Departments Team Up to Support Fellow Employees

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On a Wednesday morning, Jim Kirk is in his office in the Lyman Hall building with public radio playing quietly and blood on his shirt. It’s the product of a messy morning commute.

Kirk uses a combination of bike and bus to get to campus from Cobb County every day, and this morning, he “got into an argument with the curb.”

“I was trying to thank someone for letting me in and take a turn at the same time,” said Kirk, assistant vice president for Institute Budget Planning and Administration. “It’s always when I’m trying to do two things at once.”

Two things he excels at handling simultaneously, though, are managing Tech’s budgets and a legendary holiday initiative. Kirk has been at Tech for 16 years, and for 15 of those, he’s helped organize the Lyman Hall holiday party. 

It began in 2001 with a group of Tech staff members collecting clothing for the nearby Atlanta Day Shelter for Women and Children. The following year, a staff member suggested that the team’s efforts be used to help the family of a fellow Tech employee in need.

Since then, the effort has grown to include multiple campus departments and community beneficiaries, including hundreds of Georgia Tech families. Kirk started the multidepartmental effort, and it continues with the help of a committee of representatives who now span multiple buildings. 

“We decided back then that instead of just celebrating ourselves we wanted to help people at the holidays,” he said. The organizing committee solicits nominations from several campus departments, including Auxiliary Services, Dining Services, and Facilities Management. Supervisors are asked to submit nominations with details of the employees’ situations, but not their names, and they are vetted by the supervisor and committee. Though they don’t look for a specific number of families to support each year, they’ve never turned one away.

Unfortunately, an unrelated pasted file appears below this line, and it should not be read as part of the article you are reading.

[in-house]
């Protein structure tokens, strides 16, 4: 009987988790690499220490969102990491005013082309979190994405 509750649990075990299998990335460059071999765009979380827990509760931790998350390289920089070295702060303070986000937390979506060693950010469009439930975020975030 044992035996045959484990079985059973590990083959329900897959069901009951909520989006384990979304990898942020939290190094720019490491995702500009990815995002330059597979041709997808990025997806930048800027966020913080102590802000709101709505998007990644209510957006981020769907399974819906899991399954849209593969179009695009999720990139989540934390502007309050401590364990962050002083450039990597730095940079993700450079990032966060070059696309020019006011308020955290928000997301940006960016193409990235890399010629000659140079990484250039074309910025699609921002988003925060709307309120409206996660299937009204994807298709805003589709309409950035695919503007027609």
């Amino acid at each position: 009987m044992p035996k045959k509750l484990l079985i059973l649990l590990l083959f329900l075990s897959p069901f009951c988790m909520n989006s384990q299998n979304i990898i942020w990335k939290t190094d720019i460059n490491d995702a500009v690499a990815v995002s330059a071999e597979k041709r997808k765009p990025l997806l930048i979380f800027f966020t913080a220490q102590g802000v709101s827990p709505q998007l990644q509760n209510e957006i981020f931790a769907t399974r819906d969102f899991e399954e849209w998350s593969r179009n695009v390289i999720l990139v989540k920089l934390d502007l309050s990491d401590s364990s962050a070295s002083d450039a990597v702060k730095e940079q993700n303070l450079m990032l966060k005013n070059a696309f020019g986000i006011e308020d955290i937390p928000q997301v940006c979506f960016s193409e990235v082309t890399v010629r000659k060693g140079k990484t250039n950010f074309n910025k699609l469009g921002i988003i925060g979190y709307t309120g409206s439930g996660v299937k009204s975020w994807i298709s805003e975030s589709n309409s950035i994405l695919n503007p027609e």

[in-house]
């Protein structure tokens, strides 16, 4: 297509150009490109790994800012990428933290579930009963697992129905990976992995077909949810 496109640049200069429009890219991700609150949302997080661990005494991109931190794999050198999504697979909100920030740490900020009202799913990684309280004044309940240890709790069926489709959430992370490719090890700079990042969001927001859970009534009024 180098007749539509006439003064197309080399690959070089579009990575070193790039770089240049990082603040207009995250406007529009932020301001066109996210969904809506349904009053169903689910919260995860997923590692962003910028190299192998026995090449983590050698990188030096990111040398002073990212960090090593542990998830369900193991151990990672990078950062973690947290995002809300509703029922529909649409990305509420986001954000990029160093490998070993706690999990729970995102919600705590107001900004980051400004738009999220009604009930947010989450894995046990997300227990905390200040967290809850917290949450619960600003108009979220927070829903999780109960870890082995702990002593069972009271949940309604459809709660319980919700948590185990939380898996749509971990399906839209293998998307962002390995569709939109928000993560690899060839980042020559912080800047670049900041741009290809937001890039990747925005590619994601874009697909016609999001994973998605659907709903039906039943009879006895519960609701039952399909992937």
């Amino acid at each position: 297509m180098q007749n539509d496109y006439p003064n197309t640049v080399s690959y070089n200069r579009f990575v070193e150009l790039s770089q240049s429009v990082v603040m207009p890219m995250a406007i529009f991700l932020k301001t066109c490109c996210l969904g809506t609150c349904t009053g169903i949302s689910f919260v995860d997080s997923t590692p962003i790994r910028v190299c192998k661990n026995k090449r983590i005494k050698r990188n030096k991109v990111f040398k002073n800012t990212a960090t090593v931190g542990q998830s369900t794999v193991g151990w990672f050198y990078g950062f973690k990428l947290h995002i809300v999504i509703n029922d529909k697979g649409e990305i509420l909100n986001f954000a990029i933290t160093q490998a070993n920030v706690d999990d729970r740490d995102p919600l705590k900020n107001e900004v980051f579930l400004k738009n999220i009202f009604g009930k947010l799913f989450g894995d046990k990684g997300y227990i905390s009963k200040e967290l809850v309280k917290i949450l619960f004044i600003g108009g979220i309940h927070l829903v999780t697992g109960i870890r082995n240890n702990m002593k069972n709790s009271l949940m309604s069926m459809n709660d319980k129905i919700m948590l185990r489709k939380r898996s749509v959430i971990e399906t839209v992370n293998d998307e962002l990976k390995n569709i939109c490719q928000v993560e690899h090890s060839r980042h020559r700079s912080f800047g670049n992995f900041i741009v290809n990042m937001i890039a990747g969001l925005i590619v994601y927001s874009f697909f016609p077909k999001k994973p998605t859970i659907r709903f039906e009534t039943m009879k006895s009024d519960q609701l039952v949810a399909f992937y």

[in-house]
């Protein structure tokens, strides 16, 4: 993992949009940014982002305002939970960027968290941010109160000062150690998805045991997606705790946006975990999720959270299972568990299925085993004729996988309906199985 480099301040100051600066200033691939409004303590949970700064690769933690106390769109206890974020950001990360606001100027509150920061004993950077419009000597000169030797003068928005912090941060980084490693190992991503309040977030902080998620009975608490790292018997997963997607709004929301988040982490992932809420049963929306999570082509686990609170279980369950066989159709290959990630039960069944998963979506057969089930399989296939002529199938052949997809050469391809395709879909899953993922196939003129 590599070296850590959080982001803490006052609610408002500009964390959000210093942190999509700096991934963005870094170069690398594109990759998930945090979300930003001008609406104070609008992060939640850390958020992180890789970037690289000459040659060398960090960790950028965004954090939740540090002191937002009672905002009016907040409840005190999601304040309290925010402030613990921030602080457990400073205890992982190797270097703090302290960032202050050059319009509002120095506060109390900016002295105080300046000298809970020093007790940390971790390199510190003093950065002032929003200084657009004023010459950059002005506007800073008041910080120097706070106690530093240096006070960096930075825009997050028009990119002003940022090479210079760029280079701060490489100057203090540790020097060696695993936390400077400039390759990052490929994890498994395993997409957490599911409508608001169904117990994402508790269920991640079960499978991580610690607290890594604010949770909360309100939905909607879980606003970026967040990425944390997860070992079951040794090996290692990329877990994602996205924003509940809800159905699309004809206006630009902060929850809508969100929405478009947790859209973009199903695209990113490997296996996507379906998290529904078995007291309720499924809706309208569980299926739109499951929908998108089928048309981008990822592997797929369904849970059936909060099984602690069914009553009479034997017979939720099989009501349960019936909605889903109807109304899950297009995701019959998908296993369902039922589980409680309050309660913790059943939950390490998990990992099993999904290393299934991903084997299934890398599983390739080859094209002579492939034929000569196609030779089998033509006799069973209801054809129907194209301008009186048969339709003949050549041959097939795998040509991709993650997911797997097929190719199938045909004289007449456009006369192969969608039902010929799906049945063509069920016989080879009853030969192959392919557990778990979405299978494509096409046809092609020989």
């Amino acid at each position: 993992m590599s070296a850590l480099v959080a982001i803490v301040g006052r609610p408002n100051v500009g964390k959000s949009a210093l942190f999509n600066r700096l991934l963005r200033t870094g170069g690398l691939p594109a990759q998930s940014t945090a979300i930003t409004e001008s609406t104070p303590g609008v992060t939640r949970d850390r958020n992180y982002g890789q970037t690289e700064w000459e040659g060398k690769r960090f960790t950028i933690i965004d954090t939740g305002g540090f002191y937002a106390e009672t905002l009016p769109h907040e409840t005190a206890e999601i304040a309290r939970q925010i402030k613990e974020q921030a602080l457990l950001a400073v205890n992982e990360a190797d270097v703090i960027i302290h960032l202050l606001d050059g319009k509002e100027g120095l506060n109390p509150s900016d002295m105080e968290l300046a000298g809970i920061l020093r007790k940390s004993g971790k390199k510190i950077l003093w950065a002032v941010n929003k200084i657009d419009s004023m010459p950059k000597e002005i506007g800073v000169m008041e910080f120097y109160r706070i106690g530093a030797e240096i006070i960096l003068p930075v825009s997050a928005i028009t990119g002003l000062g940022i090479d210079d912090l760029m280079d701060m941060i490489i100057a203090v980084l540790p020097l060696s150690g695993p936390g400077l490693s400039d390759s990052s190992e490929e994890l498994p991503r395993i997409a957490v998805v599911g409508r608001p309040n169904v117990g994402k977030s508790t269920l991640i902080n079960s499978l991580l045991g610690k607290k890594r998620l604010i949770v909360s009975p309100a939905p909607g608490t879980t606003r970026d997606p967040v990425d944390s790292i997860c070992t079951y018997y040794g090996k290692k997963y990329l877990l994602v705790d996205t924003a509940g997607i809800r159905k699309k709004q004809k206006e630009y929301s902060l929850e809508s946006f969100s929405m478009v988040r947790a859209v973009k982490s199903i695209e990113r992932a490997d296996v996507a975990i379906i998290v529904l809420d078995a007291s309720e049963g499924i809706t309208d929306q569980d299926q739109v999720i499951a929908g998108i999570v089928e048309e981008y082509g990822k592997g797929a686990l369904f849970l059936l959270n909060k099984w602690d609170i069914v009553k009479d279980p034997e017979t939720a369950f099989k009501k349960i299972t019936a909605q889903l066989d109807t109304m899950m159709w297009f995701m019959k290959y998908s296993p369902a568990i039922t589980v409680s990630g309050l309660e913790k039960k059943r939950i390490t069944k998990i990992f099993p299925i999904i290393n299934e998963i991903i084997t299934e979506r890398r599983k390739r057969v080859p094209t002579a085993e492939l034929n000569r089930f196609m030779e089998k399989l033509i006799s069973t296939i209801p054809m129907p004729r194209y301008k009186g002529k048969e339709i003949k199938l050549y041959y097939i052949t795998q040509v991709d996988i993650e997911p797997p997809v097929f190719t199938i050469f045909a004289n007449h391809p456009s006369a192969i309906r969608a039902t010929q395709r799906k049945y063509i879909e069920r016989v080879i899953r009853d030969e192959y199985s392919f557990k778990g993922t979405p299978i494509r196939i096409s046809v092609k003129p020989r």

“We’ve always found a way to support them,” Kirk said. “Several departments are very generous in sponsoring families.” Many offices that participate will sponsor more than one family, or smaller groups team up to take on larger requests. The Budget office even once nominated an employee from within its own staff who was facing particular hardship that year.

At times, employees have felt a special connection with the beneficiaries. This year, one nominee is raising his son and daughter as a single parent following the death of his wife. Two contributing employees could relate, having lost their own spouses and experiencing similar circumstances themselves, so their two offices teamed up to sponsor him.

The season of giving culminates in a celebration that would be the envy of many offices (and may be reminiscent of the popular TV show “The Office,” without the bungling boss). The atrium of Lyman Hall becomes center stage for a performance contest, dessert contest, and tacky holiday clothing contest, as well as door prizes and a visit from Santa. Gift donations are brought to the party, all wrapped, and supervisors pick up their employees’ gifts to keep the recipients anonymous.